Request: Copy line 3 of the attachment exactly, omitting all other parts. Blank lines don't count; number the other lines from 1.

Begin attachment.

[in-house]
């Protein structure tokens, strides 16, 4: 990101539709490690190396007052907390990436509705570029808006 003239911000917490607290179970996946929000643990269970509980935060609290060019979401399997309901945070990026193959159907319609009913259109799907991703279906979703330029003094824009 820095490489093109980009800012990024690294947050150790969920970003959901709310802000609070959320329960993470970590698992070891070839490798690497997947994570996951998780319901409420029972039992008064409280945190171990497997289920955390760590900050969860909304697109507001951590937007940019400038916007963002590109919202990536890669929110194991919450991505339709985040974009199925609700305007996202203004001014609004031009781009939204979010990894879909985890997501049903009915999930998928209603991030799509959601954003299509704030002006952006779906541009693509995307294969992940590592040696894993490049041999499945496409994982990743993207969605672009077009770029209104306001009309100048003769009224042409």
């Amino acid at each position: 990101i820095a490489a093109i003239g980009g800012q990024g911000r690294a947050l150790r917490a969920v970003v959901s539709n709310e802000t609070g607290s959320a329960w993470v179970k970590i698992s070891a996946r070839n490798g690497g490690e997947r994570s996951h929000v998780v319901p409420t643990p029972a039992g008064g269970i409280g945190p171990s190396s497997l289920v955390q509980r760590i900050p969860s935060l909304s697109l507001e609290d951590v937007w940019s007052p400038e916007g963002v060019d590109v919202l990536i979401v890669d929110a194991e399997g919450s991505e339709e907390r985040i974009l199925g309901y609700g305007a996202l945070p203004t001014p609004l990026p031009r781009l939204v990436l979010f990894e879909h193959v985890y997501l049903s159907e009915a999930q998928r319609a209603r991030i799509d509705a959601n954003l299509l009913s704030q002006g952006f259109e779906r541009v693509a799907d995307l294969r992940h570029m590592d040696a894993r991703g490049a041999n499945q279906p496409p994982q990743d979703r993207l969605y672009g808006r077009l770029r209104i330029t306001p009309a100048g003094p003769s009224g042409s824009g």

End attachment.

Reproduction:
């Amino acid at each position: 990101i820095a490489a093109i003239g980009g800012q990024g911000r690294a947050l150790r917490a969920v970003v959901s539709n709310e802000t609070g607290s959320a329960w993470v179970k970590i698992s070891a996946r070839n490798g690497g490690e997947r994570s996951h929000v998780v319901p409420t643990p029972a039992g008064g269970i409280g945190p171990s190396s497997l289920v955390q509980r760590i900050p969860s935060l909304s697109l507001e609290d951590v937007w940019s007052p400038e916007g963002v060019d590109v919202l990536i979401v890669d929110a194991e399997g919450s991505e339709e907390r985040i974009l199925g309901y609700g305007a996202l945070p203004t001014p609004l990026p031009r781009l939204v990436l979010f990894e879909h193959v985890y997501l049903s159907e009915a999930q998928r319609a209603r991030i799509d509705a959601n954003l299509l009913s704030q002006g952006f259109e779906r541009v693509a799907d995307l294969r992940h570029m590592d040696a894993r991703g490049a041999n499945q279906p496409p994982q990743d979703r993207l969605y672009g808006r077009l770029r209104i330029t306001p009309a100048g003094p003769s009224g042409s824009g």